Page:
8. Monitoring also finds the leaks, the wasted energy. THIS is the energy reduction that is capital-free! Typical results are 10% or more. This is what the testimonials prove.
    Kristen has it right, having been through the same experience of fear of change, or worse, recognition of just how much cash has been lost due to NOT doing anything. I sometimes wonder if this is the reason for not doing anything, the realization and accompanying embarrassment of just how much money has been wasted, lost money spent on energy inefficiency due to ignorance, fear or just plain old stupidity!

  9. The issue is not whether or not building performance benchmarking is a good idea that can help motivated building owners spot potential problems and save energy/money. It is valuable when done right. Our EnergyCAP software users see the value every day. The question is whether mandating benchmarking and reporting is a valid function of government, and whether the often shoddy reporting that unmotivated and disinterested building owners perform as a result is of net value. It will be interesting in several years, after early adopter cities have had a few years of experience with this type of legislation, if the rate of adoption increases or dies. It has to have proven value far beyond the cost, and the jury is still out on that point.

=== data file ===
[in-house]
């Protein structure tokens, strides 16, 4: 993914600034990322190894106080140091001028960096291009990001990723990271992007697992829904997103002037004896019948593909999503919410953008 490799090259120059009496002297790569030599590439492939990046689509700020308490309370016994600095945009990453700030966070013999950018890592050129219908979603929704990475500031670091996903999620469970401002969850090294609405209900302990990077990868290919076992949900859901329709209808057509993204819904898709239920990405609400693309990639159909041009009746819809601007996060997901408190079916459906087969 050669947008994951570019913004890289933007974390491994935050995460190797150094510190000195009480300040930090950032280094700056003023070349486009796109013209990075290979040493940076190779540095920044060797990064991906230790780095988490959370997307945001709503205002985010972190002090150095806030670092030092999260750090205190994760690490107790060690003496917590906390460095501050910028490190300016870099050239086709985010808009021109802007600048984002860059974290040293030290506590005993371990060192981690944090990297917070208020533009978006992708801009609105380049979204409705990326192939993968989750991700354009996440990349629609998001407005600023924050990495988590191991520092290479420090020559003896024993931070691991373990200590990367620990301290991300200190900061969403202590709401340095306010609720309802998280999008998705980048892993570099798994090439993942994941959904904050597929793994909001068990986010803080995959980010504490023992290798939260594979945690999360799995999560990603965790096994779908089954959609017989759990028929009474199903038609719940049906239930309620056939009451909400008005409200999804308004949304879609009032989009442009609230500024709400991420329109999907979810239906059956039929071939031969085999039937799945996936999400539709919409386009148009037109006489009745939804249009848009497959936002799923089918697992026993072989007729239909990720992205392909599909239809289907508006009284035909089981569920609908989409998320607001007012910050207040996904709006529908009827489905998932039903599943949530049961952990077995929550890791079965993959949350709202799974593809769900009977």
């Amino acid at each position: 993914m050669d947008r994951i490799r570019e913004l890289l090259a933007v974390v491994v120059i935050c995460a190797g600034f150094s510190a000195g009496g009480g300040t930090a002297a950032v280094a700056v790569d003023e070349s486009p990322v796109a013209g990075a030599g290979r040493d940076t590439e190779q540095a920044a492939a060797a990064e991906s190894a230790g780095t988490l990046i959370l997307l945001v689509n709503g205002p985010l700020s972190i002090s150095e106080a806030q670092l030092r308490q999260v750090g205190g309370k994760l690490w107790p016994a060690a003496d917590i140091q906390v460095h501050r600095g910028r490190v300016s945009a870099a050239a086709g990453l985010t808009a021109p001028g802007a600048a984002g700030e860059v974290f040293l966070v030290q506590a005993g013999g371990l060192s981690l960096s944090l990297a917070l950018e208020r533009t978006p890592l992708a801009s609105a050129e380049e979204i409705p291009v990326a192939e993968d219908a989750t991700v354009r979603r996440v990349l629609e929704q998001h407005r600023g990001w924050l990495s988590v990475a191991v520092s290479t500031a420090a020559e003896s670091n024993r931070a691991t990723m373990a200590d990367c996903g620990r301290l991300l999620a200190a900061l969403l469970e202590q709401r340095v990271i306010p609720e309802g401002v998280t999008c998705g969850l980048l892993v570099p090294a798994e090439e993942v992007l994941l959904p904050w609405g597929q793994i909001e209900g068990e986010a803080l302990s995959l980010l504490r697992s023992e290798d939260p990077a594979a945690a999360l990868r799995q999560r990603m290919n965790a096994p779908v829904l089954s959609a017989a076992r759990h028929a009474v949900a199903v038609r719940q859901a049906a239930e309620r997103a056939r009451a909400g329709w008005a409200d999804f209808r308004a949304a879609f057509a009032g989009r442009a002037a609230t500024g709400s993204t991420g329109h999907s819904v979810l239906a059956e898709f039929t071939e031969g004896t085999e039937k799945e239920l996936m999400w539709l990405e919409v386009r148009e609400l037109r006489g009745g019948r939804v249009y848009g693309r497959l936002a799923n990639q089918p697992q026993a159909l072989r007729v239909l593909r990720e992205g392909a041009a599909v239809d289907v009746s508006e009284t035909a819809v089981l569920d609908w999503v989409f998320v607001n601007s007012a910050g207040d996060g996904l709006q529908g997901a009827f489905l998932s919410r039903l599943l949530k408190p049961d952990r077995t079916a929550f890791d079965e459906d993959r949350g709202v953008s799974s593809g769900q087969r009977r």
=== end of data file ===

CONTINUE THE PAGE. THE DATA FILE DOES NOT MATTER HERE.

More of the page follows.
10. All that benchmarking defines is where any structure falls in the pile of all buildings in the area.
    It does NOT define any useful energy savings opportunities or beneficial actions. It just tells the players where they stand.
    When done as part of a corporate action, it does at least tell the company WHERE to start first to generate the highest level of savings for the buck invested but, again, all it does is to aid in defining a starting point, not to define any actions that will have meaningful value.
    Realistically, for a corporate system the BEST choice is to look at the utility costs for all of the corporate sites and then start energy savings analysis and savings actions at the most expensive site. Such an action will also yield the highest “bang for the buck” relative to corporate utility costs.